2018 will be a year of crucial 5G firsts, as the new wireless technology moves towards widespread commercialization over the next few years.
First Fixed wireless commercial launches Verizon Wireless is now expecting to have between three and five fixed wireless markets -- using its home-brewed 5G standard -- live in the US in the second half of 2018. These will deliver download speeds of around a gigabit to the selected urban and subuurban markets. (See Verizon Says 'Up to 5' Fixed 5G Markets Will Go Live in 2H18.)
More standards! The just-ratified 3rd Generation Partnership Project (3GPP) 5G New Radio (NR) is just the beginning of the standards work on 5G. While NR is aimed at developing a global radio framework for broadband services, the real fun arguably starts with the Phase II standards, which will define elements like IoT support for 5G and high-speed handoffs between base stations. These are expected to be ratified in the third quarter of 2018. (See 3GPP to Unveil First 5G Spec.)
The amazing shrinking 5G antenna Further minaturization of 5G antennas will be one of the key design milestones for 5G in 2018. After all, nobody wants to walk around with a brick of a device or see ugly antenna arrays festooned everywhere. THe key company to watch in this space will likely be Samsung Electronics Co. Ltd. (Korea: SEC), which has been touting its minaturization work with 5G since the summer of 2016. We'll likely see fruits of this at the Winter Olympics in South Korea this February. (See Samsung Gets Ready to Shrink 5G Antennas & Chipsets.)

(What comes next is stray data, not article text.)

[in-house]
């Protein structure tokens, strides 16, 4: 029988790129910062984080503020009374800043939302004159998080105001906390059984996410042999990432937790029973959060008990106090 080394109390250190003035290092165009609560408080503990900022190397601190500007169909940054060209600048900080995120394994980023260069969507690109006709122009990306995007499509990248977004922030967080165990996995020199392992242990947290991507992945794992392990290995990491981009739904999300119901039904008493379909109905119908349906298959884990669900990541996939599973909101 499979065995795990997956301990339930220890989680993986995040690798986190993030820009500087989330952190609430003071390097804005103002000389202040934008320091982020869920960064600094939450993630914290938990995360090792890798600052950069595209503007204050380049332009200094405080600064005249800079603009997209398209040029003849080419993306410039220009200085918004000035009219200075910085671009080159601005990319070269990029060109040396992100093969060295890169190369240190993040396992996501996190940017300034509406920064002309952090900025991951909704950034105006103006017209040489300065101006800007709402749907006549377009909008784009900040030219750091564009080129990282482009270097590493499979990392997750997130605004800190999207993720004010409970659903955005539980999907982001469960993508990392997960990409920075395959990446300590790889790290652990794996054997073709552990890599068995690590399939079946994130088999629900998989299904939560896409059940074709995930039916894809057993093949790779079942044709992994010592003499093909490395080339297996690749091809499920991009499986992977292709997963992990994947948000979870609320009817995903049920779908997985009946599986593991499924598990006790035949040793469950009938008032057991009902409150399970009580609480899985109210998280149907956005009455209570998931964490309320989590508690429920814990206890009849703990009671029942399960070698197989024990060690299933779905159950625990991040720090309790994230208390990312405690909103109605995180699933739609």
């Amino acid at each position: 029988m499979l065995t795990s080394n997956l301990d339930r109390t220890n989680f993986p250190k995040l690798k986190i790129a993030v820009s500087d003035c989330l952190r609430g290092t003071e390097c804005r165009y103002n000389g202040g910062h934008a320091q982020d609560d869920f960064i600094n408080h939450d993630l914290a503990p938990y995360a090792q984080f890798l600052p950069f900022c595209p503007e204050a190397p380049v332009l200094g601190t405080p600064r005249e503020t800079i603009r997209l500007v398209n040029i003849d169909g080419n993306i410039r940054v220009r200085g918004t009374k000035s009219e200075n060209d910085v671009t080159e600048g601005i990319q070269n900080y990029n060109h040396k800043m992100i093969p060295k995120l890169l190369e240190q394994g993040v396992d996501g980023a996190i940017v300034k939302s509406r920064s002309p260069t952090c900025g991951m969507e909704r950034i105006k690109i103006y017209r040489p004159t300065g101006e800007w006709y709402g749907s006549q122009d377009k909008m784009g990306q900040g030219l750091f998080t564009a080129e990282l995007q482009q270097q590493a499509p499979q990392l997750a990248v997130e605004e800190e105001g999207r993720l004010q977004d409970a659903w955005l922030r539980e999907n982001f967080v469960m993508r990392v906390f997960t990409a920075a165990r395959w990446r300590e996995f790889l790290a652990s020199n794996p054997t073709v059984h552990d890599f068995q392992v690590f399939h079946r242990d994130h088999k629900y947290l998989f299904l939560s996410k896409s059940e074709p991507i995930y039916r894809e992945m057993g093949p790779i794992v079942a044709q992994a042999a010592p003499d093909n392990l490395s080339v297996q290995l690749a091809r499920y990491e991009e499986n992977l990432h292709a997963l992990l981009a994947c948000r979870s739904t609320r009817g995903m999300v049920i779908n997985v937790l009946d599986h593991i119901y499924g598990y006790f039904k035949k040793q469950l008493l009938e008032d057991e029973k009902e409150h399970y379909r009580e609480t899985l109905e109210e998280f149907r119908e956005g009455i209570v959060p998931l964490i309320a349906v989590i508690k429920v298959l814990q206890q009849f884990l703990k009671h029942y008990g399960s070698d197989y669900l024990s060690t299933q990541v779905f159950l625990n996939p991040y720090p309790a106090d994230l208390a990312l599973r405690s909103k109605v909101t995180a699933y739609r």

Going for the gold In fact, the PyeongChang Winter Olympics -- held between February 9 and February 25 -- will arguably be the first real coming-out party for 5G. Korean operator KT Corp. , working with Intel Corp. (Nasdaq: INTC), will be deploying a trial 5G network around the site to show off video experiences, VR and more, with the new mobile technology. (See 5G Volume Knob Cranked to 11.)
Spectrum auctions Despite some very early launches in 2018, the year will mostly be one of testing and trials for the new technology. In fact, widespread launches in the high-band millimeter wave frequencies -- 28GHz and 39GHz -- still mostly hang in the balance in the US unless the long-talked about 5G spectrum auctions go on the docket. In fact, only Verizon has the 28GHz spectrum available to plot any kind of widescale 5G launches. So AT&T has devised a plan to ask the FCC to consider auctioning off 200MHz blocks of 39GHz spectrum for 5G use as soon as possible. That, and other spectrum auction plans, in 2018 might be the most crucial milestone of all to watch for 5G, since spectrum is the vital lifeblood of the entire exercise. (See FCC Wants to Open More High-Band Spectrum for 5G.)
— Dan Jones, Mobile Editor, Light Reading